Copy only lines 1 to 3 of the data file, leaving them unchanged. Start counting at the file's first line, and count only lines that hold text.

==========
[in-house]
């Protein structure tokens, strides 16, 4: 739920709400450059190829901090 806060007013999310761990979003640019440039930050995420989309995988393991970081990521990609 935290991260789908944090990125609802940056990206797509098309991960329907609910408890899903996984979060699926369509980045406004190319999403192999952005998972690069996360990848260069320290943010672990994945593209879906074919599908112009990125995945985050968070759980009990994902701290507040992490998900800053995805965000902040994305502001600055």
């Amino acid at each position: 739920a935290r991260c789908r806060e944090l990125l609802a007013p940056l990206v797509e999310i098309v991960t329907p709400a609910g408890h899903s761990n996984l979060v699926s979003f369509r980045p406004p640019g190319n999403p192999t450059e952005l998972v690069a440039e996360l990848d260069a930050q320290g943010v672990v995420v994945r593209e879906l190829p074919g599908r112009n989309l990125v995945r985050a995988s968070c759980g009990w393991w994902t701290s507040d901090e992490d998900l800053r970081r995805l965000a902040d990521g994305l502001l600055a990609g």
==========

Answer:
[in-house]
């Protein structure tokens, strides 16, 4: 739920709400450059190829901090 806060007013999310761990979003640019440039930050995420989309995988393991970081990521990609 935290991260789908944090990125609802940056990206797509098309991960329907609910408890899903996984979060699926369509980045406004190319999403192999952005998972690069996360990848260069320290943010672990994945593209879906074919599908112009990125995945985050968070759980009990994902701290507040992490998900800053995805965000902040994305502001600055």
């Amino acid at each position: 739920a935290r991260c789908r806060e944090l990125l609802a007013p940056l990206v797509e999310i098309v991960t329907p709400a609910g408890h899903s761990n996984l979060v699926s979003f369509r980045p406004p640019g190319n999403p192999t450059e952005l998972v690069a440039e996360l990848d260069a930050q320290g943010v672990v995420v994945r593209e879906l190829p074919g599908r112009n989309l990125v995945r985050a995988s968070c759980g009990w393991w994902t701290s507040d901090e992490d998900l800053r970081r995805l965000a902040d990521g994305l502001l600055a990609g």